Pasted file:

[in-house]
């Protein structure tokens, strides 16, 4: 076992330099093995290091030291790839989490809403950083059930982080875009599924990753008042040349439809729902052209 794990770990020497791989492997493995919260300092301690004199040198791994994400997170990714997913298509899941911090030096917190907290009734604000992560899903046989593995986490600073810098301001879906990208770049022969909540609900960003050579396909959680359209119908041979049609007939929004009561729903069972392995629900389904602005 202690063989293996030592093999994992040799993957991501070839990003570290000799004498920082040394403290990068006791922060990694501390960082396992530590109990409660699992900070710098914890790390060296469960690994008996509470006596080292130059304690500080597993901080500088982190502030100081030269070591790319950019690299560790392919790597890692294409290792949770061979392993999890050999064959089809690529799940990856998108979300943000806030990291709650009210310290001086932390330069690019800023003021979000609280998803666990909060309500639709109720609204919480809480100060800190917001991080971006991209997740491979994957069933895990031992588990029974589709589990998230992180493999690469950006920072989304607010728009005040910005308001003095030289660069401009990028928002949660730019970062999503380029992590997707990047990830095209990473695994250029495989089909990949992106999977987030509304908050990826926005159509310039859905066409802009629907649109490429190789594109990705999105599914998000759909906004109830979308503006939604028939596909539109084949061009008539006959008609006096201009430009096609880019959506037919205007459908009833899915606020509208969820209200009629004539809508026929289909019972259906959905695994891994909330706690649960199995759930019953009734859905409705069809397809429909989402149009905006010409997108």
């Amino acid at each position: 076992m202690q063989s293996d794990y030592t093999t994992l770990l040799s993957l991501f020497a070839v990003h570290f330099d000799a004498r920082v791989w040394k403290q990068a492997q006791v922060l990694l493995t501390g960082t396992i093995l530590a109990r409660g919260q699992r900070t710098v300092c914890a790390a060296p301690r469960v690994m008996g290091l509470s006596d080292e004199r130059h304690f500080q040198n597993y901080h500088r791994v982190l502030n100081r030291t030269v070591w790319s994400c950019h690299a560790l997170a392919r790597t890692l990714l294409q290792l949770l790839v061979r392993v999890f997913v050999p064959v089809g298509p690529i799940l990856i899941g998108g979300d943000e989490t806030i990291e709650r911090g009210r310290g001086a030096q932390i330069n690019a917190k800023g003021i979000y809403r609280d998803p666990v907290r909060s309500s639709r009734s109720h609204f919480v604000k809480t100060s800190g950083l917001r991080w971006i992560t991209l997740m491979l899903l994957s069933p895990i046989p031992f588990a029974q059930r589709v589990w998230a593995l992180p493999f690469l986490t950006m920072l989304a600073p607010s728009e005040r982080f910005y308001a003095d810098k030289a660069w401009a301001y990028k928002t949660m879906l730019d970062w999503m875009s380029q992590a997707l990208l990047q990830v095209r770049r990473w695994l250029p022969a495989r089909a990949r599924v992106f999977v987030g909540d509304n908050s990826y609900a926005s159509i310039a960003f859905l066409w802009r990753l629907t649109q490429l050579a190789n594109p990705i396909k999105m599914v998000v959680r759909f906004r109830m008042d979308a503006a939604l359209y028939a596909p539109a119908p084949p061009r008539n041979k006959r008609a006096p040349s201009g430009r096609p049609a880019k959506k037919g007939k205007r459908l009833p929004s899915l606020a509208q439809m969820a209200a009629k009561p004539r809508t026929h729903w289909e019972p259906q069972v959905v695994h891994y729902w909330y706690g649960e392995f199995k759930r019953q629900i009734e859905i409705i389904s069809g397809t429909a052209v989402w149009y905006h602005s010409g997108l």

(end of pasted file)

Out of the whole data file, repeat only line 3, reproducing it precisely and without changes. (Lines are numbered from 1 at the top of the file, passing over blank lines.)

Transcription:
């Amino acid at each position: 076992m202690q063989s293996d794990y030592t093999t994992l770990l040799s993957l991501f020497a070839v990003h570290f330099d000799a004498r920082v791989w040394k403290q990068a492997q006791v922060l990694l493995t501390g960082t396992i093995l530590a109990r409660g919260q699992r900070t710098v300092c914890a790390a060296p301690r469960v690994m008996g290091l509470s006596d080292e004199r130059h304690f500080q040198n597993y901080h500088r791994v982190l502030n100081r030291t030269v070591w790319s994400c950019h690299a560790l997170a392919r790597t890692l990714l294409q290792l949770l790839v061979r392993v999890f997913v050999p064959v089809g298509p690529i799940l990856i899941g998108g979300d943000e989490t806030i990291e709650r911090g009210r310290g001086a030096q932390i330069n690019a917190k800023g003021i979000y809403r609280d998803p666990v907290r909060s309500s639709r009734s109720h609204f919480v604000k809480t100060s800190g950083l917001r991080w971006i992560t991209l997740m491979l899903l994957s069933p895990i046989p031992f588990a029974q059930r589709v589990w998230a593995l992180p493999f690469l986490t950006m920072l989304a600073p607010s728009e005040r982080f910005y308001a003095d810098k030289a660069w401009a301001y990028k928002t949660m879906l730019d970062w999503m875009s380029q992590a997707l990208l990047q990830v095209r770049r990473w695994l250029p022969a495989r089909a990949r599924v992106f999977v987030g909540d509304n908050s990826y609900a926005s159509i310039a960003f859905l066409w802009r990753l629907t649109q490429l050579a190789n594109p990705i396909k999105m599914v998000v959680r759909f906004r109830m008042d979308a503006a939604l359209y028939a596909p539109a119908p084949p061009r008539n041979k006959r008609a006096p040349s201009g430009r096609p049609a880019k959506k037919g007939k205007r459908l009833p929004s899915l606020a509208q439809m969820a209200a009629k009561p004539r809508t026929h729903w289909e019972p259906q069972v959905v695994h891994y729902w909330y706690g649960e392995f199995k759930r019953q629900i009734e859905i409705i389904s069809g397809t429909a052209v989402w149009y905006h602005s010409g997108l």